Cooling may benefit children after cardiac arrest
When the heart is stopped and restarted, the patient's life may be saved but their brain is often permanently damaged. Therapeutic hypothermia, a treatment in which the patient's body temperature is lowered and maintained several degrees below normal for a period of time, has been shown to mitigate these harmful effects and improve survival in adults.
Now, in the first large-scale multicenter study of its kind, physician-scientists are evaluating the effectiveness of the technique in infants and children. Offered exclusively in New York by Columbia University Medical Center researchers at NewYork-Presbyterian Morgan Stanley Children's Hospital, the Therapeutic Hypothermia After Pediatric Cardiac Arrest (THAPCA) trial is funded by the National Heart, Lung and Blood Institute (NHLBI), part of the National Institutes of Health (NIH).
"A tragedy no matter how it happens, cardiac arrest can occur in children either as a complication from a serious medical condition or due to an accident or sudden illness. While arrest in children is rare, currently no therapies have been shown to improve their chances of recovering," says Dr. Charles Schleien, a pediatrician and anesthesiologist at NewYork-Presbyterian Morgan Stanley Children's Hospital and executive vice chairman of pediatrics and professor of pediatrics and anesthesiology at Columbia University College of Physicians and Surgeons. "In this new study, we aim to show that therapeutic hypothermia can give these children a better chance at survival and long-term quality of life."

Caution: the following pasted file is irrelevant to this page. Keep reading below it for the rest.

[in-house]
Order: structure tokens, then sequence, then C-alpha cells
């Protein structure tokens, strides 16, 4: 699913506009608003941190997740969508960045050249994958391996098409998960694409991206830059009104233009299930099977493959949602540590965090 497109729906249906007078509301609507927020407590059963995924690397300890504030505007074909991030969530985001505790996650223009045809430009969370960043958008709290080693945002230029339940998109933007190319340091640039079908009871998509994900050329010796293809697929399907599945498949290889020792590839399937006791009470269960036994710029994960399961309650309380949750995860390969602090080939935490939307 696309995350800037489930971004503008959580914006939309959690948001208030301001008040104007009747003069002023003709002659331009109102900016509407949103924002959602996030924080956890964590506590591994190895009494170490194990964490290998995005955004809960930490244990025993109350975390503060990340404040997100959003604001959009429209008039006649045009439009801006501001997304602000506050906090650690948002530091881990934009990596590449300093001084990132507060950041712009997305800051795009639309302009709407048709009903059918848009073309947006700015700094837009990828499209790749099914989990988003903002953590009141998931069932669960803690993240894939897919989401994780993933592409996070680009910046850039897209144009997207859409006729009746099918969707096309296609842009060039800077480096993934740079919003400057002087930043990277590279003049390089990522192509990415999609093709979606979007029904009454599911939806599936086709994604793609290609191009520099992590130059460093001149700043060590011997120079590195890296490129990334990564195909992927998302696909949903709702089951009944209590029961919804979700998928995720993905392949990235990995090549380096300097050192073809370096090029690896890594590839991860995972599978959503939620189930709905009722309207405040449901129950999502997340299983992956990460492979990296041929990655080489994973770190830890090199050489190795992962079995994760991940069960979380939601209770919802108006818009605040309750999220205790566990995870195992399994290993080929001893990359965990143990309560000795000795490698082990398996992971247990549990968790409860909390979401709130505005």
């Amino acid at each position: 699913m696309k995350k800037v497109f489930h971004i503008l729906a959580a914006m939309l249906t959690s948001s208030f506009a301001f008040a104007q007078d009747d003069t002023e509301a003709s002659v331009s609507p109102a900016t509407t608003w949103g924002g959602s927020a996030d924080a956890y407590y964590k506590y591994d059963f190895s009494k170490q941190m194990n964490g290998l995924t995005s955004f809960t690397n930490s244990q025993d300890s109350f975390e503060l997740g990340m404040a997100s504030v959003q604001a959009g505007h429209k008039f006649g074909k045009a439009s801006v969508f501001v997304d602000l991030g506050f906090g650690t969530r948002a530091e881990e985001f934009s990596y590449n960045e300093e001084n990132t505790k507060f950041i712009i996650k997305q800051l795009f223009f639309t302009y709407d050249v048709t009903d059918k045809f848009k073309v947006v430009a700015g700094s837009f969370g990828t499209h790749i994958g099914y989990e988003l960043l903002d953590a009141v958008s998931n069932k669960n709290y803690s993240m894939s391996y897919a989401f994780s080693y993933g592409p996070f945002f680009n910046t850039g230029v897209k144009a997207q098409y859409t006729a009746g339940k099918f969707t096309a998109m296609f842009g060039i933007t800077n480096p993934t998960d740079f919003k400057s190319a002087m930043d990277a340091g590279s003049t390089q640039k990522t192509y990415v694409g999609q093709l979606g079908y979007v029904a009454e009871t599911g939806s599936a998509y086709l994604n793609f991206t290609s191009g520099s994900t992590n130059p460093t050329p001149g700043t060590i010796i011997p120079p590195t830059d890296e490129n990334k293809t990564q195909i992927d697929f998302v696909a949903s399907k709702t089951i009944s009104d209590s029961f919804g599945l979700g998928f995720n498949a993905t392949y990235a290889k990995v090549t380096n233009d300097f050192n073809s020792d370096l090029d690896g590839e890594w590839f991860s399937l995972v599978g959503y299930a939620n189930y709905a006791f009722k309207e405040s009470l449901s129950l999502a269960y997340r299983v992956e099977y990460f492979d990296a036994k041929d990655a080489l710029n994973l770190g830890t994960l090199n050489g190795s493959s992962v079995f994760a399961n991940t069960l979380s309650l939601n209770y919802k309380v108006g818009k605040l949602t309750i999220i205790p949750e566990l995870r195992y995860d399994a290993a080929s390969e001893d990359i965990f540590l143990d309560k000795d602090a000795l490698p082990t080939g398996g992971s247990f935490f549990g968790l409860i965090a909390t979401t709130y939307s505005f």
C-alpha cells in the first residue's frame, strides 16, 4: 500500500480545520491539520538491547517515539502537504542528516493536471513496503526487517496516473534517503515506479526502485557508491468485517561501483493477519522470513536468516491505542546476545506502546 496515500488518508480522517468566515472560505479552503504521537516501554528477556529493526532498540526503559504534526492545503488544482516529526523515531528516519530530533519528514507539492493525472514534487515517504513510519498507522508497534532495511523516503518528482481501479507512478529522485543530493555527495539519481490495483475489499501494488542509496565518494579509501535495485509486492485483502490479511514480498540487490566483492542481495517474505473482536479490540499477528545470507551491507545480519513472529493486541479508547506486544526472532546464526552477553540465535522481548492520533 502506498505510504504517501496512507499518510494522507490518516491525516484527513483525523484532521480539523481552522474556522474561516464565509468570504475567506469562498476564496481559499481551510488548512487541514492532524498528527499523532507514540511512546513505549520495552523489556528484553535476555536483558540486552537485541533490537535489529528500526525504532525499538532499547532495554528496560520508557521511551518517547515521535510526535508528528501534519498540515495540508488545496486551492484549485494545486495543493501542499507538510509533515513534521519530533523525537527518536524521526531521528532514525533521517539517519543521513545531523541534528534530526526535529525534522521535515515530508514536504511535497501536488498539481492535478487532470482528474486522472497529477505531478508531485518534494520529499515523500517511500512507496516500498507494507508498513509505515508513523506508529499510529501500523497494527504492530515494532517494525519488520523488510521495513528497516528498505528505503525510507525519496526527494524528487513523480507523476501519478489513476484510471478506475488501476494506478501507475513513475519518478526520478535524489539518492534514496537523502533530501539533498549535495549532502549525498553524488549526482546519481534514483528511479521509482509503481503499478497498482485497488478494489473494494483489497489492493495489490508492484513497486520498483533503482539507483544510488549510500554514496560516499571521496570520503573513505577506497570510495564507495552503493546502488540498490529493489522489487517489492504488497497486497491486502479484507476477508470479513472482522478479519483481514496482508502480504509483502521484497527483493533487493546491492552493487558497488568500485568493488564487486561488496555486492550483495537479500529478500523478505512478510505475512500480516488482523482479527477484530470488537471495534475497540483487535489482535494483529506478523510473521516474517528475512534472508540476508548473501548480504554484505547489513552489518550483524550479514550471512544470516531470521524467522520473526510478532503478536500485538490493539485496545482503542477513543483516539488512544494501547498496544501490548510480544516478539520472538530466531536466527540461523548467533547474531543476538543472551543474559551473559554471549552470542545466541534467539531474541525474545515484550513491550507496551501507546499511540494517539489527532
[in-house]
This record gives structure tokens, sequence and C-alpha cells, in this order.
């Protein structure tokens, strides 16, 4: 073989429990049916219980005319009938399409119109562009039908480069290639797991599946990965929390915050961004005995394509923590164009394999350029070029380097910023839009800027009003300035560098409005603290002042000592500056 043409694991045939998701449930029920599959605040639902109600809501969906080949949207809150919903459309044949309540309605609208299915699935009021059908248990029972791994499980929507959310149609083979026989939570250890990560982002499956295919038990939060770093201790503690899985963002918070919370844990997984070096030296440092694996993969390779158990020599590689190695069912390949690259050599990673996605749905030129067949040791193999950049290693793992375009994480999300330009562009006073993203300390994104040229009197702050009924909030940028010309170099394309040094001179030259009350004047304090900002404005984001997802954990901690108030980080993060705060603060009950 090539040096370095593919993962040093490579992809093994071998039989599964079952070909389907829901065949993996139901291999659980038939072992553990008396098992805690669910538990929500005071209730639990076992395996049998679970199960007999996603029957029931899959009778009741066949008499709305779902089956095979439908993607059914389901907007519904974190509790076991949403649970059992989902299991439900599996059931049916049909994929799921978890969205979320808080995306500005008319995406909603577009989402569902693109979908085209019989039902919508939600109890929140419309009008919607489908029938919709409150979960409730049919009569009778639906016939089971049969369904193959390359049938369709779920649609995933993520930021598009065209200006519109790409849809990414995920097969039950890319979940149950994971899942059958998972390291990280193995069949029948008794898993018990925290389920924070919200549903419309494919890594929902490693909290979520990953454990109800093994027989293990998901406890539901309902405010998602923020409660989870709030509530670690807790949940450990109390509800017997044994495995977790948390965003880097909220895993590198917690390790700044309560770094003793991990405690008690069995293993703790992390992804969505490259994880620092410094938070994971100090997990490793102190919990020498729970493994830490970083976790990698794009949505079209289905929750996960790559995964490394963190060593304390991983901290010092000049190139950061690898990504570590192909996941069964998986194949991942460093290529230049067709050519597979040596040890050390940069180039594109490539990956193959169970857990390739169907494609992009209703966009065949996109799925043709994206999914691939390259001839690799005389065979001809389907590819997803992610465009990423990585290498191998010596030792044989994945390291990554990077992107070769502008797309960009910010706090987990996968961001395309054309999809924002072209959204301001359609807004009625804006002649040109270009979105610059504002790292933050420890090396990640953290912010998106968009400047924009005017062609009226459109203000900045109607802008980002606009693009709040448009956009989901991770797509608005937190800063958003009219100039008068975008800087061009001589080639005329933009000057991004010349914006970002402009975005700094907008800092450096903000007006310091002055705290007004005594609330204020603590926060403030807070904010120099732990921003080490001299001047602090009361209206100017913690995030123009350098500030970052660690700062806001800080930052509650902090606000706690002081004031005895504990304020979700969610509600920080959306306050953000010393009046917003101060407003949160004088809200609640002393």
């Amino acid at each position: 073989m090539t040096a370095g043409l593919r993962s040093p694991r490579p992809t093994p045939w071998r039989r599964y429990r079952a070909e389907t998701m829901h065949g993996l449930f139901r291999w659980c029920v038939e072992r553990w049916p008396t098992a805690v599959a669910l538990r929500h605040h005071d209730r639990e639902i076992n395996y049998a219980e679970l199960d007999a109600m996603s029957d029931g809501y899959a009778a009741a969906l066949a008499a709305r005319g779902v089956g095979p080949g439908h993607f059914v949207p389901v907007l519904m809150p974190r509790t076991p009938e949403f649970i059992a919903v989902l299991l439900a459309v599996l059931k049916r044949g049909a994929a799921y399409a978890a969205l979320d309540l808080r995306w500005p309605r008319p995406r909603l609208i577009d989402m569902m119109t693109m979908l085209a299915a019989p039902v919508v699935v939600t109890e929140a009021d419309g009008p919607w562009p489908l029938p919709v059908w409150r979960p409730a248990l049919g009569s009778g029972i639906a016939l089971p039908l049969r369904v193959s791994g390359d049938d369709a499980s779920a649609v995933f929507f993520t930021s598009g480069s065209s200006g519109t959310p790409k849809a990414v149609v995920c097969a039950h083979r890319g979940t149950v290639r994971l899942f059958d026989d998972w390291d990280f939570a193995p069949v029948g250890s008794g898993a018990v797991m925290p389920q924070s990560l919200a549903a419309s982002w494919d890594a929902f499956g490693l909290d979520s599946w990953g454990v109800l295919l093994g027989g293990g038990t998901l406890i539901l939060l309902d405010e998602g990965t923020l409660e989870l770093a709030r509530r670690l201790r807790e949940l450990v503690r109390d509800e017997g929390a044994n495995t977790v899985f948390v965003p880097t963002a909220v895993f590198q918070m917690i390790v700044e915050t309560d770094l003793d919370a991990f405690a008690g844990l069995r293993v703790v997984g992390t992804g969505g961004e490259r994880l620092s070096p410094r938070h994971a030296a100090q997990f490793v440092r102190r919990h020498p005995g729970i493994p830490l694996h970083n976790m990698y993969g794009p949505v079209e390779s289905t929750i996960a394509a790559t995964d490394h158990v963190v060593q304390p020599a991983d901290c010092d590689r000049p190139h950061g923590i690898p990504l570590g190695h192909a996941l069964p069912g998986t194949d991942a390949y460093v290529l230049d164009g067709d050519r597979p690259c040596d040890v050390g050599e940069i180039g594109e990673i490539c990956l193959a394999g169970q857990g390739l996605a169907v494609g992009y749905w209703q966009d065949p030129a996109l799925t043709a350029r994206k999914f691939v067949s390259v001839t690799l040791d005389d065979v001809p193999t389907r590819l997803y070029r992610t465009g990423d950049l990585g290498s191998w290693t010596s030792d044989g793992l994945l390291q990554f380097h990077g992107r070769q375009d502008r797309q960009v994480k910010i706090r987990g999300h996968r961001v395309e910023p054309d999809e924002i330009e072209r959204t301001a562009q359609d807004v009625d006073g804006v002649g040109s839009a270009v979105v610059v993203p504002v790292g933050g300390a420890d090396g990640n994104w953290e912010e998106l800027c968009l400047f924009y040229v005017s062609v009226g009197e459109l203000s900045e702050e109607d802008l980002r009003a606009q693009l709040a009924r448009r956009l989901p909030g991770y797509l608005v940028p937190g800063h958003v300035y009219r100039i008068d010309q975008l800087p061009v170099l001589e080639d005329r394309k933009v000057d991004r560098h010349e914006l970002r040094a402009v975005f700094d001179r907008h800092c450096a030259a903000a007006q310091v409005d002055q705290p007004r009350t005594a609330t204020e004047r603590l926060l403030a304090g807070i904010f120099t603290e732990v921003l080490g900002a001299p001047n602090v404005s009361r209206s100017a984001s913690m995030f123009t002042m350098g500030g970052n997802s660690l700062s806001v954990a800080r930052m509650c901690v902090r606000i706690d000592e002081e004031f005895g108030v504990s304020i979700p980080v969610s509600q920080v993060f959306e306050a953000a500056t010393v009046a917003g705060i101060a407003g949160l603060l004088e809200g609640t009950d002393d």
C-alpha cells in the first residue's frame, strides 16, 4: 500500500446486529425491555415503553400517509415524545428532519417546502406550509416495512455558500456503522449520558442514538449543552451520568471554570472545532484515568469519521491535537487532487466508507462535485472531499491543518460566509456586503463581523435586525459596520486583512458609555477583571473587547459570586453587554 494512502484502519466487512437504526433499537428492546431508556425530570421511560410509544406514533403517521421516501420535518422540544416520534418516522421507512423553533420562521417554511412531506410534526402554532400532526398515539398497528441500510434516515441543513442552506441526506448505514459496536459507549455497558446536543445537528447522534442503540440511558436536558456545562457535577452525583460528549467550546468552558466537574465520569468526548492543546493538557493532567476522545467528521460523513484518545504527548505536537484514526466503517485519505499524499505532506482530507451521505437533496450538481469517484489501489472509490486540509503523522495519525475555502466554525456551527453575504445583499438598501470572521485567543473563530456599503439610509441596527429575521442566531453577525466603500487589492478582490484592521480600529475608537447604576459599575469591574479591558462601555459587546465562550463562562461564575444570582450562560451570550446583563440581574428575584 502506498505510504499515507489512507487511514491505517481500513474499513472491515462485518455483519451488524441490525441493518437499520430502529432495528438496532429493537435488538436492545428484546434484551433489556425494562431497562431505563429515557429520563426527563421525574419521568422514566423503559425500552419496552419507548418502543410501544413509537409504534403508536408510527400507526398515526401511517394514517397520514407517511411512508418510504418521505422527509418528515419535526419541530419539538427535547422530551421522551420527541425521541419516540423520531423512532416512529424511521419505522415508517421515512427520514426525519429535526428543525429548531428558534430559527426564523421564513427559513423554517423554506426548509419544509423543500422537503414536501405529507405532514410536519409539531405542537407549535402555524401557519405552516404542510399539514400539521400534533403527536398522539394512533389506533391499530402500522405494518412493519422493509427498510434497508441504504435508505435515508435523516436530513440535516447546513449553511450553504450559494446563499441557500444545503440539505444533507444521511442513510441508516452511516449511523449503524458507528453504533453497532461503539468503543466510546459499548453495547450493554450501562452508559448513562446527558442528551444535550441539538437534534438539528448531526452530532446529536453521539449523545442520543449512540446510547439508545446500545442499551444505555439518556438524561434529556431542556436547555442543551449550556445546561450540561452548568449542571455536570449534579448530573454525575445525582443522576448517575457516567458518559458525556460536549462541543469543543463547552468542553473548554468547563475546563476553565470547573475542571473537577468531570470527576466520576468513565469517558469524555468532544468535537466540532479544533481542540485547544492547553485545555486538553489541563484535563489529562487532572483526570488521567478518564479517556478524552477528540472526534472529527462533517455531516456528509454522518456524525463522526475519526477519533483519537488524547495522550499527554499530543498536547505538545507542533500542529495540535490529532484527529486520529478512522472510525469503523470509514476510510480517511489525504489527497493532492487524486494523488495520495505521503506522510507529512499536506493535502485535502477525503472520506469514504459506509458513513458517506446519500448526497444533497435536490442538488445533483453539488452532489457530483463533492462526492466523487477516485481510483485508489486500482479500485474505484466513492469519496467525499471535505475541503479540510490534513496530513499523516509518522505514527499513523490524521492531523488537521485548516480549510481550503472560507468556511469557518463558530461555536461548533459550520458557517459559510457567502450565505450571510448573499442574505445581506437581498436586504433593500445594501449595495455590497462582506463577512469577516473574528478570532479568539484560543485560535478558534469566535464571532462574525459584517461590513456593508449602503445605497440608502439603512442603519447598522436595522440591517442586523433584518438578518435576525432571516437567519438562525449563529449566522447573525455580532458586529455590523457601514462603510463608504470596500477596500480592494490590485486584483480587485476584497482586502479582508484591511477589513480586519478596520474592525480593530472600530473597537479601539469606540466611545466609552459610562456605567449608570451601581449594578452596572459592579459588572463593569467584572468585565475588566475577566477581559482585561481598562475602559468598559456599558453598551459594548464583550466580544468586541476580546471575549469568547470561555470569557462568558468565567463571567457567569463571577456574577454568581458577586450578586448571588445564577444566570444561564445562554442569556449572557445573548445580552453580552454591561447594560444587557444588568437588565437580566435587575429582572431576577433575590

Study participants will be randomly selected to either have their body cooled through therapeutic hypothermia or maintained at normal body temperature. In both groups, body heat will be adjusted using special temperature-control blankets. Those receiving hypothermia will have their body temperature reduced to between 89.6º and 93.2º Fahrenheit (F) for two days, then slowly increased to a normal body temperature and maintained for another three days.
Co-led by Dr. Frank W. Moler at the University of Michigan C.S. Mott Children's Hospital and Dr. Michael Dean at the University of Utah, the six-year study involves a total of 16 study sites in North America.
Cardiac Arrest and Therapeutic Hypothermia
During cardiac arrest, the body's blood supply is interrupted and cells are deprived of oxygen. This stresses the body, causing the release of toxic compounds that can overwhelm the organs and result in long-term brain injury. Therapeutic hypothermia slows the body's production of these compounds, reducing risk for brain injury. The therapy has been used successfully in adult cardiac arrest patients, and has been shown beneficial for newborns who have received insufficient oxygen at birth.
A Leader in Cooling for Cardiac Arrest Patients
Beginning this year, New York City ambulances are taking cardiac arrest patients directly to hospitals that offer therapeutic hypothermia. Dr. Stephan Mayer of NewYork-Presbyterian Hospital/Columbia University Medical Center played a key role in establishing this policy by bringing the idea to a critical-care committee of the Greater New York Hospital Association and United Hospital Fund.